- taste organs on the tip of the bill alert them to the presence of food, then they open the tip to grab the prey, pull it out, and gulp it down.
- Shorebirds are aware of the tides, and flock to an outgoing tide, as their prey are underwater then, and haven’t yet burrowed deep into the mud; so the best time to see shorebirds is during an ebbing tide
- Since they can’t see their food anyways (it’s under-water or under-mud), they feed day and night, sleeping during high tides.
- “high-step” and bob when they forage
- used to be in its own genus, Catoptrophorus, but is now in Tringa along with Yellowlegs and some less-common birds
- are “sempalmated” (have partially-webbed feet)
- are a common winter sight in the SF bay area
- breed inland in freshwater marshes
- on breeding grounds, male’s call is the origin of the bird’s name “Pill will willet”
- we see them in the summer here too, mostly 1st summer birds, too young to breed
- some adults stay into early summer, waiting for the tundra to melt so they can nest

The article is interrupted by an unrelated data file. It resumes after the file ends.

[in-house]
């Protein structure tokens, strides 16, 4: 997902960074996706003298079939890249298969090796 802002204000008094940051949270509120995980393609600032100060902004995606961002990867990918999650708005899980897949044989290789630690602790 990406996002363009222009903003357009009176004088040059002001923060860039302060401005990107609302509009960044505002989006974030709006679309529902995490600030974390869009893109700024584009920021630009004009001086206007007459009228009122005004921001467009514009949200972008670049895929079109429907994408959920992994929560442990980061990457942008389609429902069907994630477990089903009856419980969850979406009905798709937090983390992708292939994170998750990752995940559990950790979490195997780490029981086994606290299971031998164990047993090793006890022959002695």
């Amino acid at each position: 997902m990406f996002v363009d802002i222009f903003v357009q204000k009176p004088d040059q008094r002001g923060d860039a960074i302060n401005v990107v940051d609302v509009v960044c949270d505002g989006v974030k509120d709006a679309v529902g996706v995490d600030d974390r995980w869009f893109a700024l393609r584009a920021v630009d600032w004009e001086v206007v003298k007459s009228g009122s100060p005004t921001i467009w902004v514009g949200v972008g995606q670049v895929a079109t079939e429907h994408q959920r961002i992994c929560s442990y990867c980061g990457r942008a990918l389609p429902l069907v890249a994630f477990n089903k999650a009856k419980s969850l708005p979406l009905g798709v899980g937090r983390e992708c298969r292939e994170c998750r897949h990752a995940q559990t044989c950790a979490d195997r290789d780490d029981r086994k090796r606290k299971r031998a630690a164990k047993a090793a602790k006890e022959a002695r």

- adults also migrate south from the arctic early, in July/August, abandoning their young, who follow in August/September
- 2 subspecies, ssp. semipalmata summers in the east coast and winters outside of North America. ssp. inornata is the one we have here in the western US
- grey bill, grey legs, barred brown in alternate plumage, plain grey in basic plumage
- wing stripe, on both top and bottom of wing, is diagnostic when wing is unfolded
- juveniles migrate in their juvenal plumage, molting at the wintering grounds
- juv Willets (and presumably other birds) do not molt their flight feathers (primaries, secondaries, tail feathers) during their first winter molt, so it can’t really be called a pre-basic molt, since the resulting plumage is a mix of juvenal flight feathers and basic body feathers. This plumage has been named the “formative” plumage.” The plumage sequence for such birds goes: juvenal -> formative -> basic -> alternate
- The sometimes-visible apparent black “rump” on winter willets is actually the black 1st primary feather, mostly covered by the tertials.